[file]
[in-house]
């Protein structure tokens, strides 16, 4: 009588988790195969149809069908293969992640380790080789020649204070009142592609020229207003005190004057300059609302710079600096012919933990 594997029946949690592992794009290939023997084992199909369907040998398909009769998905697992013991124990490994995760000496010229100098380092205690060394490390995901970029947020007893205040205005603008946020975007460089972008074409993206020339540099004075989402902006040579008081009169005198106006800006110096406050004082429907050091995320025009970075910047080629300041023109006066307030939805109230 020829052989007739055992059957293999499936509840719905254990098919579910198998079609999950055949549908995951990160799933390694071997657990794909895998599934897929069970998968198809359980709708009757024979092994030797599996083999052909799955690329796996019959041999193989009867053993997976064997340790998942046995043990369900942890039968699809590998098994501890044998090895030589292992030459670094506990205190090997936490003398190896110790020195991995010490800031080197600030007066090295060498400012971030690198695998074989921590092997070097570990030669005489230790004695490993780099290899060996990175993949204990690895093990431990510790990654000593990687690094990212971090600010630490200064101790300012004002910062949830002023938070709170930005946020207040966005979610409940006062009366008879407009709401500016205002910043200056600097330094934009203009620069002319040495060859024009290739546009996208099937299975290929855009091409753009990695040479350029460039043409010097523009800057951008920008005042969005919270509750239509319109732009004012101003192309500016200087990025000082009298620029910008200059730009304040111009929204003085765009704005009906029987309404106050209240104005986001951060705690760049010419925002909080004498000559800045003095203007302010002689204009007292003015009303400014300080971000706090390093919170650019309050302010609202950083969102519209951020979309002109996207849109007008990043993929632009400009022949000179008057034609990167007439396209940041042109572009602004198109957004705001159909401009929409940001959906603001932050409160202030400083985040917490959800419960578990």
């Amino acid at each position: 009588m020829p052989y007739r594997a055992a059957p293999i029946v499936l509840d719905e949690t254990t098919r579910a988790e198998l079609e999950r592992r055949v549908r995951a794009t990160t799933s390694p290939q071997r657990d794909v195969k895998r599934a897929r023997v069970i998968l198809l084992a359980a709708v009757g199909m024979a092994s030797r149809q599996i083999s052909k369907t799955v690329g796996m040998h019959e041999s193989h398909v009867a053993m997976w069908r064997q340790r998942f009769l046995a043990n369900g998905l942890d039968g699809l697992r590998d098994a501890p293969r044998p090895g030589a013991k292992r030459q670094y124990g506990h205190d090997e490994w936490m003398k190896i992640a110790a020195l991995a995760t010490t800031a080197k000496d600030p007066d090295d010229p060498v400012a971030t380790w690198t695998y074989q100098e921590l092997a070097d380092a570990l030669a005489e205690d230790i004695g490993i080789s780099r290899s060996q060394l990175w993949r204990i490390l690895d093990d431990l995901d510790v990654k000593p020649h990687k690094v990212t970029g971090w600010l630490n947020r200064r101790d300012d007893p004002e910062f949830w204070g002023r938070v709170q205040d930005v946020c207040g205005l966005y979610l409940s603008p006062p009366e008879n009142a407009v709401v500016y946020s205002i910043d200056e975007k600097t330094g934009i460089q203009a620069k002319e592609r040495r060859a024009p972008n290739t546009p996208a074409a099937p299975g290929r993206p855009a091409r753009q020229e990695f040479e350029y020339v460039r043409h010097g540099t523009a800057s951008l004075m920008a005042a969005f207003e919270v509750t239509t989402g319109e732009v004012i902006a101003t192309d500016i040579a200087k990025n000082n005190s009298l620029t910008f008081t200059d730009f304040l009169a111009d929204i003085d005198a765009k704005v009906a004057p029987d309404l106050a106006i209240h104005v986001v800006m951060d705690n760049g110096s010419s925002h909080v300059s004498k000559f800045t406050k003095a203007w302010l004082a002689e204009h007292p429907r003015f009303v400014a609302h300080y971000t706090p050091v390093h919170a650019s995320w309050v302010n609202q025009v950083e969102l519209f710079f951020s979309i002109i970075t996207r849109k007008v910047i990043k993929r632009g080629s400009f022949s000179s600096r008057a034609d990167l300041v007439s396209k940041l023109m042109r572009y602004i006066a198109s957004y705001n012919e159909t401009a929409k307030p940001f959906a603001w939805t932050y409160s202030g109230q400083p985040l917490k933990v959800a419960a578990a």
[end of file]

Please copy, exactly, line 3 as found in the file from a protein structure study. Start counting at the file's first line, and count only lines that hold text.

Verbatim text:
């Amino acid at each position: 009588m020829p052989y007739r594997a055992a059957p293999i029946v499936l509840d719905e949690t254990t098919r579910a988790e198998l079609e999950r592992r055949v549908r995951a794009t990160t799933s390694p290939q071997r657990d794909v195969k895998r599934a897929r023997v069970i998968l198809l084992a359980a709708v009757g199909m024979a092994s030797r149809q599996i083999s052909k369907t799955v690329g796996m040998h019959e041999s193989h398909v009867a053993m997976w069908r064997q340790r998942f009769l046995a043990n369900g998905l942890d039968g699809l697992r590998d098994a501890p293969r044998p090895g030589a013991k292992r030459q670094y124990g506990h205190d090997e490994w936490m003398k190896i992640a110790a020195l991995a995760t010490t800031a080197k000496d600030p007066d090295d010229p060498v400012a971030t380790w690198t695998y074989q100098e921590l092997a070097d380092a570990l030669a005489e205690d230790i004695g490993i080789s780099r290899s060996q060394l990175w993949r204990i490390l690895d093990d431990l995901d510790v990654k000593p020649h990687k690094v990212t970029g971090w600010l630490n947020r200064r101790d300012d007893p004002e910062f949830w204070g002023r938070v709170q205040d930005v946020c207040g205005l966005y979610l409940s603008p006062p009366e008879n009142a407009v709401v500016y946020s205002i910043d200056e975007k600097t330094g934009i460089q203009a620069k002319e592609r040495r060859a024009p972008n290739t546009p996208a074409a099937p299975g290929r993206p855009a091409r753009q020229e990695f040479e350029y020339v460039r043409h010097g540099t523009a800057s951008l004075m920008a005042a969005f207003e919270v509750t239509t989402g319109e732009v004012i902006a101003t192309d500016i040579a200087k990025n000082n005190s009298l620029t910008f008081t200059d730009f304040l009169a111009d929204i003085d005198a765009k704005v009906a004057p029987d309404l106050a106006i209240h104005v986001v800006m951060d705690n760049g110096s010419s925002h909080v300059s004498k000559f800045t406050k003095a203007w302010l004082a002689e204009h007292p429907r003015f009303v400014a609302h300080y971000t706090p050091v390093h919170a650019s995320w309050v302010n609202q025009v950083e969102l519209f710079f951020s979309i002109i970075t996207r849109k007008v910047i990043k993929r632009g080629s400009f022949s000179s600096r008057a034609d990167l300041v007439s396209k940041l023109m042109r572009y602004i006066a198109s957004y705001n012919e159909t401009a929409k307030p940001f959906a603001w939805t932050y409160s202030g109230q400083p985040l917490k933990v959800a419960a578990a």